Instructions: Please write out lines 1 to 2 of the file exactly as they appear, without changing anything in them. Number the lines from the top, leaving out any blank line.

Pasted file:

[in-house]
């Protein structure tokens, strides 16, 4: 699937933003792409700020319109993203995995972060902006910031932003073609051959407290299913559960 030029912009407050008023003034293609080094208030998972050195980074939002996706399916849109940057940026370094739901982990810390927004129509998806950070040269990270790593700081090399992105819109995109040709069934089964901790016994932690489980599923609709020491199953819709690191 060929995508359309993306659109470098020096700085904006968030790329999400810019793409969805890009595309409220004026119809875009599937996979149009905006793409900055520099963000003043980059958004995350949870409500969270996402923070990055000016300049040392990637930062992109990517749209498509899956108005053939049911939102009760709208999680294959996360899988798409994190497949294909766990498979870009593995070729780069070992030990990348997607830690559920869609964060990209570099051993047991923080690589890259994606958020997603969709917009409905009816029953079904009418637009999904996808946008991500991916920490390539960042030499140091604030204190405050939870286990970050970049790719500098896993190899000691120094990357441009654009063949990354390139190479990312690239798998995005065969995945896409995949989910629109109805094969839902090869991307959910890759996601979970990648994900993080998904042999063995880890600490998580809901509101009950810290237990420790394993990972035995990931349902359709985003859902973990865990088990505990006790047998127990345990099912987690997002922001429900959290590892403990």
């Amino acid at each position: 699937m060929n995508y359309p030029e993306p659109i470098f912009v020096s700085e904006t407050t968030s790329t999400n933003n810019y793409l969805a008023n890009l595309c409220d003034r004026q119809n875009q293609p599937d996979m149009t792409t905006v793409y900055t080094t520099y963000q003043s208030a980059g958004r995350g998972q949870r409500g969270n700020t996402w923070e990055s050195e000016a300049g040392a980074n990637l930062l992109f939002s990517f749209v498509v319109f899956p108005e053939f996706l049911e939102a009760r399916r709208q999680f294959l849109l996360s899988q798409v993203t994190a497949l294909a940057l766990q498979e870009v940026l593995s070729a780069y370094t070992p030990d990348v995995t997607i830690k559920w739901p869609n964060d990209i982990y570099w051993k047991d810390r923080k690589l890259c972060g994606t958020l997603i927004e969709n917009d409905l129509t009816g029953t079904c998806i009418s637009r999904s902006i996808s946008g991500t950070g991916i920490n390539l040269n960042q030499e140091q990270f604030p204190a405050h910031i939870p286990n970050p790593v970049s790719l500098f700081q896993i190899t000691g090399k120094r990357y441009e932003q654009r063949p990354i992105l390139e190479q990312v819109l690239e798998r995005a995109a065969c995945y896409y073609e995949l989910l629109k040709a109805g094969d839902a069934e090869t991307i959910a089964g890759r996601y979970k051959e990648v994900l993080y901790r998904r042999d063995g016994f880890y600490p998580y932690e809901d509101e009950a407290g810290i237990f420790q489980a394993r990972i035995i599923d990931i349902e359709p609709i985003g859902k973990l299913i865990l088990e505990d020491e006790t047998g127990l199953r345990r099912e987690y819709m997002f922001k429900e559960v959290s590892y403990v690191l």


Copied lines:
[in-house]
């Protein structure tokens, strides 16, 4: 699937933003792409700020319109993203995995972060902006910031932003073609051959407290299913559960 030029912009407050008023003034293609080094208030998972050195980074939002996706399916849109940057940026370094739901982990810390927004129509998806950070040269990270790593700081090399992105819109995109040709069934089964901790016994932690489980599923609709020491199953819709690191 060929995508359309993306659109470098020096700085904006968030790329999400810019793409969805890009595309409220004026119809875009599937996979149009905006793409900055520099963000003043980059958004995350949870409500969270996402923070990055000016300049040392990637930062992109990517749209498509899956108005053939049911939102009760709208999680294959996360899988798409994190497949294909766990498979870009593995070729780069070992030990990348997607830690559920869609964060990209570099051993047991923080690589890259994606958020997603969709917009409905009816029953079904009418637009999904996808946008991500991916920490390539960042030499140091604030204190405050939870286990970050970049790719500098896993190899000691120094990357441009654009063949990354390139190479990312690239798998995005065969995945896409995949989910629109109805094969839902090869991307959910890759996601979970990648994900993080998904042999063995880890600490998580809901509101009950810290237990420790394993990972035995990931349902359709985003859902973990865990088990505990006790047998127990345990099912987690997002922001429900959290590892403990």